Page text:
bits and pieces, Ramallah through a fascinated foreigner’s eyes.

There is an old Arabic saying that goes…

“If you mash garlic without salt, you will be haunted by your mother-in-law.”  (thanks to Teta Abla for this one)

garlic and salt to mash. Who mashes garlic without salt, anyway?

Small Details

One thing I have always loved about Palestine is the attention to small details in homes and buildings (older homes and buildings) that make them beautiful.  Floor tiles are a good example of this:

on an outdoor patio

entryway Sarriya community center

hallway to offices at Sarriya

inside the washroom at Sarriya

Another example is the color used on the steel arched doors that are everywhere in the old stone buildings

Laila and the yellow door. On a Mama date together to explore the back of Sarriya.

doors and a kabob grill behind Sarriya.

Ordinary things are interesting from my perspective

I take pictures of anything that isn’t like it was before—-in my life in America.

oddly beautiful. glass disks on a power line.

old Ramallah meets new. Old buildings and behind them the newer highrises. Everywhere the black water tanks. Sheep sometimes graze in the rocky field in the foreground.

Ramallah through the barbed wire and bramble

Fall Harvest

Ruman (pomegranate) from Teta Abla's trees. These are sitting in a basket that was handmade by an 80 year old neighbor long ago. It is made from found twigs, mainly from Ruman trees. It's really a work of art.

they often burst when ripe, full of juicy little seeds that pop in your mouth like little water balloons. Laila loves them.

grapes from Teta Abla's arbor

Laila has picked some ripe green grapes from Teta Abla's arbor.

Snippets of life from the car windows

Laila sings as Ramallah whizzes past her window (click on these--it's like we are driving through a movie set)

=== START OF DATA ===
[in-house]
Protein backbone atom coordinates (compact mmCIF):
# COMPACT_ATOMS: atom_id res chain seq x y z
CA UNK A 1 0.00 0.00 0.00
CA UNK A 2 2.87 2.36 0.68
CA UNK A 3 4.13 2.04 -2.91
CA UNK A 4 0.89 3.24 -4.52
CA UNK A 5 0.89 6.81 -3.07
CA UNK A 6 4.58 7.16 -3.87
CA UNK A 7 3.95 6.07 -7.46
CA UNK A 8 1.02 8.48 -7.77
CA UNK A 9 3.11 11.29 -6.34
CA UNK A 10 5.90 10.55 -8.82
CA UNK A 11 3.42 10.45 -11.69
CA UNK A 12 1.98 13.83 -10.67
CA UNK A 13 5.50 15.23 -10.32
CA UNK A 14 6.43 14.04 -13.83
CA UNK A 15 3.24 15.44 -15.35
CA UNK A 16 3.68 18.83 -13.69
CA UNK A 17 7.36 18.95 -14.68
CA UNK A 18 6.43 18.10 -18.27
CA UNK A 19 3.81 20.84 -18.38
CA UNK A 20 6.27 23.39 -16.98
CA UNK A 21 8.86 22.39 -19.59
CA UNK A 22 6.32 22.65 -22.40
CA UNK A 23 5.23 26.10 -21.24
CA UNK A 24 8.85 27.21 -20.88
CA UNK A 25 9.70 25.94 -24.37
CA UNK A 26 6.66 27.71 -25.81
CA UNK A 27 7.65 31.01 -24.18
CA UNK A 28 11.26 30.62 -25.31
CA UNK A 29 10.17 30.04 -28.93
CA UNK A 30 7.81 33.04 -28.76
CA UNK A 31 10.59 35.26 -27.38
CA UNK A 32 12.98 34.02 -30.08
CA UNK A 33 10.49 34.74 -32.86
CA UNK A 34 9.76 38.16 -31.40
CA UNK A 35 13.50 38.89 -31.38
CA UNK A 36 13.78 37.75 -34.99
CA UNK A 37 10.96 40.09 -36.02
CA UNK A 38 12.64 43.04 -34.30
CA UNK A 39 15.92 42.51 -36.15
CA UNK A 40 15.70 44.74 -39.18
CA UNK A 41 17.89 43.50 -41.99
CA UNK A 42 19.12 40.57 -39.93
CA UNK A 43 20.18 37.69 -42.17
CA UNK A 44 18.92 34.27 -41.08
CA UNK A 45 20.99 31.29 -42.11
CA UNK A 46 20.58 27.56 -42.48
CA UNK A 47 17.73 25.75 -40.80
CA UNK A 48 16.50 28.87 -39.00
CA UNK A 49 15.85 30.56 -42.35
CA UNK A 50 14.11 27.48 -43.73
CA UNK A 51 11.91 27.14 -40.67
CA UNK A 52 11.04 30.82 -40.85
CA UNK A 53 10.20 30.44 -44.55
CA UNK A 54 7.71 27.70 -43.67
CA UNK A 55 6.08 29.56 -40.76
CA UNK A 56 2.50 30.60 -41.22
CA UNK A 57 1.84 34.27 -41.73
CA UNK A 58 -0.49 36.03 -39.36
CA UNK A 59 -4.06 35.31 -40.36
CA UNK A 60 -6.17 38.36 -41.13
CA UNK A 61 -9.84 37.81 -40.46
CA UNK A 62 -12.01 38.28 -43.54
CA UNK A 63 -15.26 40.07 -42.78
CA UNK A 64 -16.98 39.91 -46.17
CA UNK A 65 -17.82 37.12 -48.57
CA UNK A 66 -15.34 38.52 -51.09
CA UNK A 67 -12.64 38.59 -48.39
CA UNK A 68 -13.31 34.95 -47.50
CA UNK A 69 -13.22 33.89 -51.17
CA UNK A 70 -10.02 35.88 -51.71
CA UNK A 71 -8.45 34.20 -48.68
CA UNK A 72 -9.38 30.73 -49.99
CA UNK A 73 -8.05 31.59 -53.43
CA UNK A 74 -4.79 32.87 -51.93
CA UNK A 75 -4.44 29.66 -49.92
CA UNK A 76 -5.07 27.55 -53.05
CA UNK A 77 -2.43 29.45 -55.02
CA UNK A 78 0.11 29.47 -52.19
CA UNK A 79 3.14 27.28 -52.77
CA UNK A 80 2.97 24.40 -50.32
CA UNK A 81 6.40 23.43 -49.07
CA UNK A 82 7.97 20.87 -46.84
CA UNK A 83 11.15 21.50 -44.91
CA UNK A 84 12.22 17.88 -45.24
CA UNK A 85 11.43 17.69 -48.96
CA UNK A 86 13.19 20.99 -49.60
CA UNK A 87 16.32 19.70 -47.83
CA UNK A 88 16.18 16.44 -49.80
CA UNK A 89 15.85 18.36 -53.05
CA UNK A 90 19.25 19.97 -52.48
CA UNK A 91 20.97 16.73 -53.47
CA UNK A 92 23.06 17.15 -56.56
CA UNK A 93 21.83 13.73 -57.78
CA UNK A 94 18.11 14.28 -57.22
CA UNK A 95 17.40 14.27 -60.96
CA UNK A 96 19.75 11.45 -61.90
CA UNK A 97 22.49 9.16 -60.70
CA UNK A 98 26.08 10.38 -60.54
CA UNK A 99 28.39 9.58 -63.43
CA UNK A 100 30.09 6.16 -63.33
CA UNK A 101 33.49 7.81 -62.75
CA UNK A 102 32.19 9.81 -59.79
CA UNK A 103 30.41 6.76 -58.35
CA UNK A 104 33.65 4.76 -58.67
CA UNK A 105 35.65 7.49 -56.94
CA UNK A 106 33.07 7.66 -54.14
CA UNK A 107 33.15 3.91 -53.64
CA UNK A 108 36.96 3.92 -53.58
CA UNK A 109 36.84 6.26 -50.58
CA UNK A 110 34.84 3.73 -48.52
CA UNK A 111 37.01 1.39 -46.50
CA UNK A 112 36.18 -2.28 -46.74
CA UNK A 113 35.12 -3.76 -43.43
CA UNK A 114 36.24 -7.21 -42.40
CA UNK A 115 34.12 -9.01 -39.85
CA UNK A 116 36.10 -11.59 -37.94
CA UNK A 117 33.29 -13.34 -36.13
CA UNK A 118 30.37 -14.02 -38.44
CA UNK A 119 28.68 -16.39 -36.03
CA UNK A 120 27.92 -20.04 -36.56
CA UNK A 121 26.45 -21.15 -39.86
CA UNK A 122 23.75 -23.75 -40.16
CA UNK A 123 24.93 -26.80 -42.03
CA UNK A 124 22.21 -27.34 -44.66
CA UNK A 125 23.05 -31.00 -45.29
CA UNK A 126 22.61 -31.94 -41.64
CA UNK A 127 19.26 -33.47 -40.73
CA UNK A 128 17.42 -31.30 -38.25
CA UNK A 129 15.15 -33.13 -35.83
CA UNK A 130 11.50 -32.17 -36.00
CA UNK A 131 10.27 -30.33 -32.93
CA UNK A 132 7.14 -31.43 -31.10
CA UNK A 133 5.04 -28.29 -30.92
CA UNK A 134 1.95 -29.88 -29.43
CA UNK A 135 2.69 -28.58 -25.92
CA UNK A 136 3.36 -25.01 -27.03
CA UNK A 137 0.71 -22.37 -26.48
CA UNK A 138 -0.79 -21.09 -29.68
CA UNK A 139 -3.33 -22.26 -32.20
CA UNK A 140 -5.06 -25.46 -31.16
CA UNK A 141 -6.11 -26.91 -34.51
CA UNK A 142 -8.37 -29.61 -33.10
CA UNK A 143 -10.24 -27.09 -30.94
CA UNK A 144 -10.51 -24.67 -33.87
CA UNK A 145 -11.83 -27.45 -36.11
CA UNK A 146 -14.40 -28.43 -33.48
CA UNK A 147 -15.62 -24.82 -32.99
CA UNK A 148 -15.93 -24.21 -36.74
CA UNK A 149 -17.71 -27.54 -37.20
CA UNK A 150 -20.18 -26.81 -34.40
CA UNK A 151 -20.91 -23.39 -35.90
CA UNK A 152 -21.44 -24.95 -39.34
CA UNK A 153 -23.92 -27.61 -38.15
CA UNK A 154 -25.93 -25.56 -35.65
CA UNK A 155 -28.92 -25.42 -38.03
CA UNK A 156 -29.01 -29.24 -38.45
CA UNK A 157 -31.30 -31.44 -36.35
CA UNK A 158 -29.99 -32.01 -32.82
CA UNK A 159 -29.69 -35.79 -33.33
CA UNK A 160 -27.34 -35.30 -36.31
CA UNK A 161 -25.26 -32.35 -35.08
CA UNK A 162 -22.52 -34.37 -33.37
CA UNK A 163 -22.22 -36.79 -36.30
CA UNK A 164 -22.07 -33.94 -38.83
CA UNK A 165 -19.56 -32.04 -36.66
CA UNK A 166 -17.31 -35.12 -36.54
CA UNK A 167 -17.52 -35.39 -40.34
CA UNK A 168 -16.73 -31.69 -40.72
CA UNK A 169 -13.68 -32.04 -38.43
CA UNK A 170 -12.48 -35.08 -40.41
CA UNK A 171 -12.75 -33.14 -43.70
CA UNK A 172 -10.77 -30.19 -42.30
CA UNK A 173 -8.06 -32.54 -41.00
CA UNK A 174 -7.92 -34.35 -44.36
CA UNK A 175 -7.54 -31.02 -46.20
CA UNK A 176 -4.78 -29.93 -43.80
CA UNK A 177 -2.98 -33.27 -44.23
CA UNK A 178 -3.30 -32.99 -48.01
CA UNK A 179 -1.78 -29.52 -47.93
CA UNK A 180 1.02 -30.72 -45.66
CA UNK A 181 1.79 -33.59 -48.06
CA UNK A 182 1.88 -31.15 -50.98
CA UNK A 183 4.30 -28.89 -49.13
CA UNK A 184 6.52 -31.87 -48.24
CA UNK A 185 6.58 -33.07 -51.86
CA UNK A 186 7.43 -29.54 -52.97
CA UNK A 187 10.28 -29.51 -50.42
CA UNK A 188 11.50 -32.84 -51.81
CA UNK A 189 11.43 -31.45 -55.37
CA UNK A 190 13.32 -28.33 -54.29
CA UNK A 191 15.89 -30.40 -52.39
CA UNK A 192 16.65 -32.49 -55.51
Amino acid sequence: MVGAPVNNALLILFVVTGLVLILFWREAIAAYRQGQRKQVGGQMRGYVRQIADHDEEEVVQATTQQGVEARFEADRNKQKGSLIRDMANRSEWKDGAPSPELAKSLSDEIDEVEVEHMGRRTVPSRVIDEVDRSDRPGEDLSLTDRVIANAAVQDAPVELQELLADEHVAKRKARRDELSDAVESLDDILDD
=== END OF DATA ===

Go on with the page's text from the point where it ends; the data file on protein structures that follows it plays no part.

more singing, more Ramallah.

Above: Arabic advert for Sesame Street! ("Share3 Sim Sim") Below: kids and tanks of cooking gas for sale at that little store.

 

 

Groceries

Here is a typical assortment of our groceries: (almost familiar, but not quite)

my own groceries look very different to me

One of the hardest parts about the cost (human and otherwise) of living here is that much of what you might want to buy is not made in Palestine.  In fact, a good deal is Israeli.  We have gotten rid of most of the products that are Israeli in our household, but one thing consistently has no good solution:  vegetables that my kids will eat.  We don’t get nearly enough greens in our own diets, much less in our picky eater kids’ diets.  The only green they will consent to eat and not seek to rid their meal of (picture Laila digging through cheese and pasta to find the bits of spinach to toss on the floor) is broccoli.  And there is no Palestinian broccoli that we have found yet.  So occasionally we buy Israeli broccoli.  Terrible, I know, but there is only so much supplemental greens powder I can convince my kids to drink in their apple juice.  But imagine, this broccoli is probably grown by the worst offenders of the occupation:  the settlers.  This broccoli is grown by people who hate us.  I sometimes have to wonder if the good from the vitamins and minerals in the broccoli is negated by it’s source.  If I am right about the source of the broccoli, and I may not be, it will be the first thing I have ever knowingly eaten that was prepared for me by someone who truly, fundamentally and ideologically hates me.   Pondering.

(mom thought and yoga thought back next post)


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7 thoughts on “bits and pieces, Ramallah through a fascinated foreigner’s eyes.

  1. I think that last paragraph is a pretty deep mom & yoga thought of the day…… Wow. Also strange how broccoli is the only green clair will eat too. She love rice that has been died green though, go figure.

  2. Pingback: Yoga in Palestine « Piles of Laundry

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